When Mullen's pediatrician explained they don't pierce infants' ears until after their four-month shots, Mullen began talking about piercing with other moms. One mom admitted to Mullen that while she was happy with the decision to pierce her daughter's ears, sometimes it bothered her to see her sweet baby with jewelry in her ears while she was being bathed and changed.
Mullen's daughters are now five and almost two, and while she has decided her daughters can have their ears pierced, her oldest is afraid to have it done. "Cultural preferences will probably end up dictating the decision one makes," says Mullen.
For some mothers, ear piercing can be considered a rite of passage or a way to instill self-esteem, as described by Karen Marcum, of Corpus Christi, Texas, who let her daughter, Amanda, get her ears pierced at age 10. When Amanda was younger, she wore her hair short because of the Texas heat and was sometimes mistaken for a boy. "I thought it would make her feel special and look pretty with her short hair," says Marcum. "Her self-esteem boomed, and I'm glad I did it. I don't think we harmed her by letting her have her ears pierced at that age."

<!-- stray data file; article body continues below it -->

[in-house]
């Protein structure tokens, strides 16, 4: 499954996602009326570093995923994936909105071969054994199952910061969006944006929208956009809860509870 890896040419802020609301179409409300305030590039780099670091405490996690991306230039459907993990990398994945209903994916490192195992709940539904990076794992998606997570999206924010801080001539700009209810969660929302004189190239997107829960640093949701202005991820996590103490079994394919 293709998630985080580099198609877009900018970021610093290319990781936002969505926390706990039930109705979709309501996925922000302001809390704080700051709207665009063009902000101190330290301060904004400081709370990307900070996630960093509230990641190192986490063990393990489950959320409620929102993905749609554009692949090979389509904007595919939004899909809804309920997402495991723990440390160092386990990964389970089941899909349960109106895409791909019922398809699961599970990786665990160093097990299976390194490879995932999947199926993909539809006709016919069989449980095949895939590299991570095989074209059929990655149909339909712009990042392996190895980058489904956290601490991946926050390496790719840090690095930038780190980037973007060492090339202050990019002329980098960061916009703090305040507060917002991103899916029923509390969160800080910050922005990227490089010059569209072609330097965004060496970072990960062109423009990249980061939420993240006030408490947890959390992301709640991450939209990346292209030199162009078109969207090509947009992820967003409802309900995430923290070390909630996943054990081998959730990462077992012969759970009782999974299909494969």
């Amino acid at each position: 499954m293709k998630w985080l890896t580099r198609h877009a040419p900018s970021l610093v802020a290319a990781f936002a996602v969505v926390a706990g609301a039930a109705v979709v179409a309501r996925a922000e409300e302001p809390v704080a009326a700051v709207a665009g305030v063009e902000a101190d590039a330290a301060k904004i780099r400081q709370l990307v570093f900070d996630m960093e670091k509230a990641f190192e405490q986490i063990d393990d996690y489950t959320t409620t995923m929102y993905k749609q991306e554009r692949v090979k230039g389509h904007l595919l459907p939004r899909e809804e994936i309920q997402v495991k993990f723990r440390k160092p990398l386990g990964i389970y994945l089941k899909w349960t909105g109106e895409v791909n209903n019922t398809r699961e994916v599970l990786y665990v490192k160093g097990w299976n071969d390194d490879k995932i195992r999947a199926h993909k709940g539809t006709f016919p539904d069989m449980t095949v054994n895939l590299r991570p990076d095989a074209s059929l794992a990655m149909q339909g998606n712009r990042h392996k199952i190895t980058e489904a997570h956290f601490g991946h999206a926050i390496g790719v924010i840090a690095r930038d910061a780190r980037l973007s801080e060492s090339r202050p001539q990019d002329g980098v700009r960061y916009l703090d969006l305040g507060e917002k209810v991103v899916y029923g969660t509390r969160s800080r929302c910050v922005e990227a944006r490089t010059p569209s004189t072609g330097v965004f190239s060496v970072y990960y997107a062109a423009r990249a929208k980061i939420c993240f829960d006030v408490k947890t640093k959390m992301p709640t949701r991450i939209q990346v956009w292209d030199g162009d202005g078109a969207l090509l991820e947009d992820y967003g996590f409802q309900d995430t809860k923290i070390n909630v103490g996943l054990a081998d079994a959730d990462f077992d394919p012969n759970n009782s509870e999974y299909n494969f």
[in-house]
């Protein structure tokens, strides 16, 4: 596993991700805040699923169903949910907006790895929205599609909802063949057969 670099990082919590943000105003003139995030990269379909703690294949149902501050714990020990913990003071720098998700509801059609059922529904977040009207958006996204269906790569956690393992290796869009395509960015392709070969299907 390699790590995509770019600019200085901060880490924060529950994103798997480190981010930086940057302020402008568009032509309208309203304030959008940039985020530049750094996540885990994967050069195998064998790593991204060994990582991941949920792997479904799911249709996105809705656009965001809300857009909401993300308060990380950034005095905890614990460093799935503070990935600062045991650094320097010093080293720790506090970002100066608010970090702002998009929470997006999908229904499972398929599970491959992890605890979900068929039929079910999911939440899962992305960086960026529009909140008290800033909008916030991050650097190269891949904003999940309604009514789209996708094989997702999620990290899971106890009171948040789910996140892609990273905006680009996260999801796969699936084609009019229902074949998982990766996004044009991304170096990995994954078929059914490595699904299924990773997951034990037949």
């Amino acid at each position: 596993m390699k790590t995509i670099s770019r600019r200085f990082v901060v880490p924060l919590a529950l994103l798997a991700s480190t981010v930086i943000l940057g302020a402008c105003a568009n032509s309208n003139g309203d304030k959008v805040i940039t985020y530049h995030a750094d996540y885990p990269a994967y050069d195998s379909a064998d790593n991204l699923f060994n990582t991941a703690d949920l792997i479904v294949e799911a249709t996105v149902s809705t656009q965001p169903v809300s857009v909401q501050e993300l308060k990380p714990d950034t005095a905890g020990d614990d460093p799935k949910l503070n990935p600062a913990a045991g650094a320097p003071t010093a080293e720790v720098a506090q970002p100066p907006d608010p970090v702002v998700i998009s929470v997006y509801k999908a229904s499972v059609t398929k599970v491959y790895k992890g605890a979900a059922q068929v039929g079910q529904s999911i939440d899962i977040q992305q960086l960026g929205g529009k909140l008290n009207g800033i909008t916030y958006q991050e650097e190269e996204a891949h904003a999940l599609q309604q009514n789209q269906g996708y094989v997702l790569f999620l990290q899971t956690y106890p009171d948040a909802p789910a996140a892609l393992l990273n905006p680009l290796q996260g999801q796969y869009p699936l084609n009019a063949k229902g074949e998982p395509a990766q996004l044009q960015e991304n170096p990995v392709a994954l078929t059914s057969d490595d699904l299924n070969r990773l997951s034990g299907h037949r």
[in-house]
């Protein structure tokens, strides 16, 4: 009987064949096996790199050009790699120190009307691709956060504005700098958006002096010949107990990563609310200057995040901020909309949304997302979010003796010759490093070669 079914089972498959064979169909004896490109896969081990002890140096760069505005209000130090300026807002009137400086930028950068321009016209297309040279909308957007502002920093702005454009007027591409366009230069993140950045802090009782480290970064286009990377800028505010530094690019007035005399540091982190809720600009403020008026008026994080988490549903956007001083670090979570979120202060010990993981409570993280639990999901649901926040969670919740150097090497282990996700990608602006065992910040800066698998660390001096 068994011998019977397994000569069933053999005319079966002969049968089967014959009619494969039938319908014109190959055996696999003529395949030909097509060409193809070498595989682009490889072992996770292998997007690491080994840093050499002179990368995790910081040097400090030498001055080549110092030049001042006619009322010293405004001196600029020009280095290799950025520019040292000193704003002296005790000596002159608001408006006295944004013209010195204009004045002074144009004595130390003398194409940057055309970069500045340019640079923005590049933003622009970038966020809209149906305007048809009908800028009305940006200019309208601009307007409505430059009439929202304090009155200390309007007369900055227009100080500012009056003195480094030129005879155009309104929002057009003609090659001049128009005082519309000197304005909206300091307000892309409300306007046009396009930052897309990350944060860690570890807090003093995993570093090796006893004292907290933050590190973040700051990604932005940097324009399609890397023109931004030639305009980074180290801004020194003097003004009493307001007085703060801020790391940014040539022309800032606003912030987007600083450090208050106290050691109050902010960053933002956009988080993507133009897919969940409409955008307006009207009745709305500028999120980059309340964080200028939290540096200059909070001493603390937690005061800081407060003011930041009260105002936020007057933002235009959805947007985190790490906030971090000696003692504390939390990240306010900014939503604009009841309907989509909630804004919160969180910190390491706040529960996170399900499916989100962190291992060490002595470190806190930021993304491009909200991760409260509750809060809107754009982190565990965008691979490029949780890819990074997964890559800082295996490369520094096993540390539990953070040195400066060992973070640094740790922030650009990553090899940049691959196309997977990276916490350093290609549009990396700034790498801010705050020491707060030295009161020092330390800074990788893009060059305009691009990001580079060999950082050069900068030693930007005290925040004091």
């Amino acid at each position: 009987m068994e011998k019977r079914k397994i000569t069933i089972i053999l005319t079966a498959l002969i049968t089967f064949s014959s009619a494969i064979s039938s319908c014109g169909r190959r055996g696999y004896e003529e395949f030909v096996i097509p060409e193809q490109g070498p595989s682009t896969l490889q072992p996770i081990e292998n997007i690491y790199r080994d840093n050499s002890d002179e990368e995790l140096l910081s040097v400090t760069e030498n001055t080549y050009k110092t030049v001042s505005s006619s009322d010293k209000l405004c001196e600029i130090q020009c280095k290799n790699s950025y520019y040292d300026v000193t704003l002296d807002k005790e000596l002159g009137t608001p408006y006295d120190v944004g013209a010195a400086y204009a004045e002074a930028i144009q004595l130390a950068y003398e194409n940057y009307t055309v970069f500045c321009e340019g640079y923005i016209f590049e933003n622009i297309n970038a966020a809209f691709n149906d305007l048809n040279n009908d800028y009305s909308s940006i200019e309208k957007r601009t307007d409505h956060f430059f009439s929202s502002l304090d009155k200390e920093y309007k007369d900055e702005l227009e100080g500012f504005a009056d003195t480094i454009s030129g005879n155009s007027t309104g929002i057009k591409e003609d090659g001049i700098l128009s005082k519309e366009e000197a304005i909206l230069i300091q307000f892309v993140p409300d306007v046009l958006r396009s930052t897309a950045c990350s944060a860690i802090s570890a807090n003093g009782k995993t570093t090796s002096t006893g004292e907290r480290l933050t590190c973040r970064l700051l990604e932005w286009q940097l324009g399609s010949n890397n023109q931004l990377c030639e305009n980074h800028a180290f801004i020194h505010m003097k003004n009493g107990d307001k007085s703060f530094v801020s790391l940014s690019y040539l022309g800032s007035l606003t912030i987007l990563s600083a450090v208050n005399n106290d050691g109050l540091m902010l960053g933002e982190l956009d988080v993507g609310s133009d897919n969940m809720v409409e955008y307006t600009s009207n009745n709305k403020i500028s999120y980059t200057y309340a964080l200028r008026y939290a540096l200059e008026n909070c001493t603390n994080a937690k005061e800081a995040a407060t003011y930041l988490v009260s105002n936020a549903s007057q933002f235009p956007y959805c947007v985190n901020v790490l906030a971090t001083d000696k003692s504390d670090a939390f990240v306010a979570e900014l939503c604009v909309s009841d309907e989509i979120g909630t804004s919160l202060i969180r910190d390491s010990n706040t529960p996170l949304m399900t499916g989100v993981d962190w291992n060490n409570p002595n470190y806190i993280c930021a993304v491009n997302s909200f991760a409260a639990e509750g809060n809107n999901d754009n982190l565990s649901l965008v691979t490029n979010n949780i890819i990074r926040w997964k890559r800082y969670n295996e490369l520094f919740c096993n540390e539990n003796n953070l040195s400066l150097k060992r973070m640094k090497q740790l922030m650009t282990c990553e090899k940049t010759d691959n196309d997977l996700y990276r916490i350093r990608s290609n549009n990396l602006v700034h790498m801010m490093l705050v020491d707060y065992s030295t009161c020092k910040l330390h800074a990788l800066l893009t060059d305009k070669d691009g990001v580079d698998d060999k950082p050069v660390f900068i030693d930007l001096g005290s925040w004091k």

Erin Brown Conroy's oldest daughter was bald until she was almost two, and many people assumed she was a boy. "Piercing her ears saved me, and others, from embarrassment of mistaken gender. It was really worth getting rid of the negative energy spent on the issue," says Conroy.
Conroy, of Schoolcraft, Michigan, who is an author, life coach, and mother to 13 children (six of them daughters), thinks it's appropriate to have ears pierced at any age as long as the care needed is implemented. "If a child is younger, the care often falls to the mom; if we understand and expect that care in our daily routine, then we don't get bent out of shape from what can be viewed at bothersome," she says.